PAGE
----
Piracy topped the agenda as MPAA topper Dan Glickman met with Russian industry figures and legislators Wednesday during his first visit to Moscow in his new capacity.
Glickman’s message went beyond the usual principles of copyright enforcement to the consequences of ongoing infringement for the flourishing local film scene.
“Piracy is a dagger in the heart of the growing Russian industry,” he said after a high-level discussion at the U.S. Embassy here.
He said the cost of piracy for U.S. film product in the local market was about $266 million last year. Non-U.S. product lost $120 million, with most of that absorbed by Russian films, which were responsible for nearly 30% of local B.O. returns — a threefold rise on the previous year.
Frequency of police raids has been up this year, and recent results are encouraging. Konstantin Zemchenkov, head of the Russian Anti-Piracy Organization (RAPO), noted two raids in recent weeks on warehouses in the provincial city of Tver captured about 5 million pirated discs between them — the largest busts to date.
Glickman stressed the need for more action from the top, where it’s believed corruption has slowed change: “Much more is needed — the issue must be seen as a priority at the highest levels of the Russian government.”
In particular, he said, raids need to be followed with prosecutions, legislation strengthened and pirate duplication equipment confiscated after it’s been discovered.
The meeting was attended by Russia’s minister for economic development, German Gref, making it the highest level of contact since Jack Valenti lobbied Russia’s then-prime minister Viktor Chernomyrdin almost a decade ago.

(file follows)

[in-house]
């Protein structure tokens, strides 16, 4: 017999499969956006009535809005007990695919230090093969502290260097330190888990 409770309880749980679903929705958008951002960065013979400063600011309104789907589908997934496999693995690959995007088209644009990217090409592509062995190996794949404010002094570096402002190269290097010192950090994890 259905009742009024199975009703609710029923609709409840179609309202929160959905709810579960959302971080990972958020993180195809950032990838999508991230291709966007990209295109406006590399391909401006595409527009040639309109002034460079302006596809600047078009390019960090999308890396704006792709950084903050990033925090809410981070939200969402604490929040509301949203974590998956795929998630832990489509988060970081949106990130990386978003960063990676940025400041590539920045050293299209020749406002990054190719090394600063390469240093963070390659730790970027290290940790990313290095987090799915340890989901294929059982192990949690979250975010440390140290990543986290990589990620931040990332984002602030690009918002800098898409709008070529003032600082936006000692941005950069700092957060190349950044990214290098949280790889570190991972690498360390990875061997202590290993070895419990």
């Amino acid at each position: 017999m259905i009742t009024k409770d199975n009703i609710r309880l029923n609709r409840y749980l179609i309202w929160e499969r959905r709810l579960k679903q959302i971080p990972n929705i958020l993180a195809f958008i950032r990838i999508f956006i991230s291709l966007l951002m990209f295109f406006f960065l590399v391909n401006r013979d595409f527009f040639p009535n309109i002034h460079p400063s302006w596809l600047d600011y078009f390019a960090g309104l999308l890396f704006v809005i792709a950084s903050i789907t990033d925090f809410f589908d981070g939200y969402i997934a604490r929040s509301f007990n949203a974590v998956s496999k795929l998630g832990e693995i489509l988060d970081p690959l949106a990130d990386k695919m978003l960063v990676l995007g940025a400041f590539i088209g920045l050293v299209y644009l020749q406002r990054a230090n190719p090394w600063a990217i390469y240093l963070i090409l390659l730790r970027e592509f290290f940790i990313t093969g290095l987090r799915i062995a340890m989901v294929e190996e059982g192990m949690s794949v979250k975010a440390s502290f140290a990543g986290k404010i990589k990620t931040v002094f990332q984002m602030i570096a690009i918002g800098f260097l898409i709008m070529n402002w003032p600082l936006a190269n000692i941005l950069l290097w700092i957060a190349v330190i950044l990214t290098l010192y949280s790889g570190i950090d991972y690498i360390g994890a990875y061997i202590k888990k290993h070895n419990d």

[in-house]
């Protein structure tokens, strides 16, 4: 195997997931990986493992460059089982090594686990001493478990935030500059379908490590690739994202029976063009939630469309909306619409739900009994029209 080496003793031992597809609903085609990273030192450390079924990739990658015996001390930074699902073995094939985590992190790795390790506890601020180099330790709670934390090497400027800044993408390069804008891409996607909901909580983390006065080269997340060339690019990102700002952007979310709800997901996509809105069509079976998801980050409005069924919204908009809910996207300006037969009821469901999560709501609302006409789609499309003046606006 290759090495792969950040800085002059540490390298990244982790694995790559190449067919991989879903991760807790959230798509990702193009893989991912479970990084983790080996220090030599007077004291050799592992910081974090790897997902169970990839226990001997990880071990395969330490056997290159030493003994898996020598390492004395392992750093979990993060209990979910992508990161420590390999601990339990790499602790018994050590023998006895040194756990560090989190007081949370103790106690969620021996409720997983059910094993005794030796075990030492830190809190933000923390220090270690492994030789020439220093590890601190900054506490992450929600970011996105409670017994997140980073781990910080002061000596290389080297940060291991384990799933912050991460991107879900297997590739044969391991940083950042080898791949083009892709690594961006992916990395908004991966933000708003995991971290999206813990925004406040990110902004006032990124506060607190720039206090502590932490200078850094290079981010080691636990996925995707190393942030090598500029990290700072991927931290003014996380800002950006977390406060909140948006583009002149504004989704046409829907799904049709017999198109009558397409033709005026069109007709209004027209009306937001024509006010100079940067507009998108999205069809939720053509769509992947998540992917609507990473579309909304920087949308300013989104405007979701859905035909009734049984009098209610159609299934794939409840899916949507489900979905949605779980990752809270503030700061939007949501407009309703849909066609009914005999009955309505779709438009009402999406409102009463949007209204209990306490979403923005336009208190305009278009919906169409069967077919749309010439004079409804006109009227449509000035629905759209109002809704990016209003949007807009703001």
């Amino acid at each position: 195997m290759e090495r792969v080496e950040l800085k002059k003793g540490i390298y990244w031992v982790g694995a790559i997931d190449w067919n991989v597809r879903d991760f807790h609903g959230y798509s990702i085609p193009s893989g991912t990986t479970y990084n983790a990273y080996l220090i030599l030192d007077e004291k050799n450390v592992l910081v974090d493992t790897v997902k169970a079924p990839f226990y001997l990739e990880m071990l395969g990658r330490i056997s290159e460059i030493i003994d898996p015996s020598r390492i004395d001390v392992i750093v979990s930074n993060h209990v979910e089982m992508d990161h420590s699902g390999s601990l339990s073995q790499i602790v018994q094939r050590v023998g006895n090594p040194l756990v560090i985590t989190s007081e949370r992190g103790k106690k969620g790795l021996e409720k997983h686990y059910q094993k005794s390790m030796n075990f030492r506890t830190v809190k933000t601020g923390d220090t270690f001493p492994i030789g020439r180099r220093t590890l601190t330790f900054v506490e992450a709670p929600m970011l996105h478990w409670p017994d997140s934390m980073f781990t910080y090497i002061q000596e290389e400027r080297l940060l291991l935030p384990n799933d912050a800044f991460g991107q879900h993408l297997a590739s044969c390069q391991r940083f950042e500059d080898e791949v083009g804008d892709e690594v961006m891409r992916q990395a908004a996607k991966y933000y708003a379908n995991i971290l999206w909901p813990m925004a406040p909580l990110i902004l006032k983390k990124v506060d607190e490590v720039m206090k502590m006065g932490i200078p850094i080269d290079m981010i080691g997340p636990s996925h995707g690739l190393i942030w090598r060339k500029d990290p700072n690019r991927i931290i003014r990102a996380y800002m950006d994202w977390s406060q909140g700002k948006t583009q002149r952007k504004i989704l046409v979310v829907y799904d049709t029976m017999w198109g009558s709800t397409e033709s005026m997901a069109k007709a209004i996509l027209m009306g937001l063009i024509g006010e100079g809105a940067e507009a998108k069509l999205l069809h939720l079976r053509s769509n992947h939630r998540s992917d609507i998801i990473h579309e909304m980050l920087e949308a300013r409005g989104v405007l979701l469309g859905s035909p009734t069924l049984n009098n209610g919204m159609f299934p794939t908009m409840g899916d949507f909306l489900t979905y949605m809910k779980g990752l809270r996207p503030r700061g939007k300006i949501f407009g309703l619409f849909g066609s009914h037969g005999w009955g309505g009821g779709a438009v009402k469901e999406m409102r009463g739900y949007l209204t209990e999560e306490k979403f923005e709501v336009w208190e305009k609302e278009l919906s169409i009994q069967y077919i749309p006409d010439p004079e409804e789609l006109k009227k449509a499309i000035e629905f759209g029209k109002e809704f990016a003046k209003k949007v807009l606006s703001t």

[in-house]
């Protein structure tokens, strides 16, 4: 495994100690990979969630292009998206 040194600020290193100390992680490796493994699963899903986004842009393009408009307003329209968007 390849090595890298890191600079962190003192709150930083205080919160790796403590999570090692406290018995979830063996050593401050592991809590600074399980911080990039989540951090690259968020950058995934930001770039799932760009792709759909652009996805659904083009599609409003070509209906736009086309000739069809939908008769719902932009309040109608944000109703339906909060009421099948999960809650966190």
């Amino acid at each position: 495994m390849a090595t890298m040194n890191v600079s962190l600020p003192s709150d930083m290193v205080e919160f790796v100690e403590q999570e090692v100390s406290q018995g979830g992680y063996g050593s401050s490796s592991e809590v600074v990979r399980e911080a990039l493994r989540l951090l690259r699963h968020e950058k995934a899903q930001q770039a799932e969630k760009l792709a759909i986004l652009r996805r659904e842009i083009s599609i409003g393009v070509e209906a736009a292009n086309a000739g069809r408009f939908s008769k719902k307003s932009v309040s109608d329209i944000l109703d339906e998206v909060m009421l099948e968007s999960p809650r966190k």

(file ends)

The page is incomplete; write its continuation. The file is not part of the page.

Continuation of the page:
The liberal-leaning Gref, one of the few remaining reformers in Russian government, said the issue of piracy would take “some years” to resolve.
He also said that to tie it to ongoing negotiations for Russia’s World Trade Organization entry wasn’t necessarily proper.
This week Russian President Vladimir Putin said the country had received new conditions from the U.S. on its potential WTO entry. Commentators have interpreted his remarks as hinting there may be a limit on future concessions.
Some foreign industry observers who attended the conference, which was closed to press, suggested the local production community is still not flexing its muscles to enforce copyright protections. The producers of some top local films have in effect worked with pirates to protect theatrical runs and then released legal ancillary product to such outlets at discount prices, or made one-time deals with law enforcers to pay particular attention to their titles.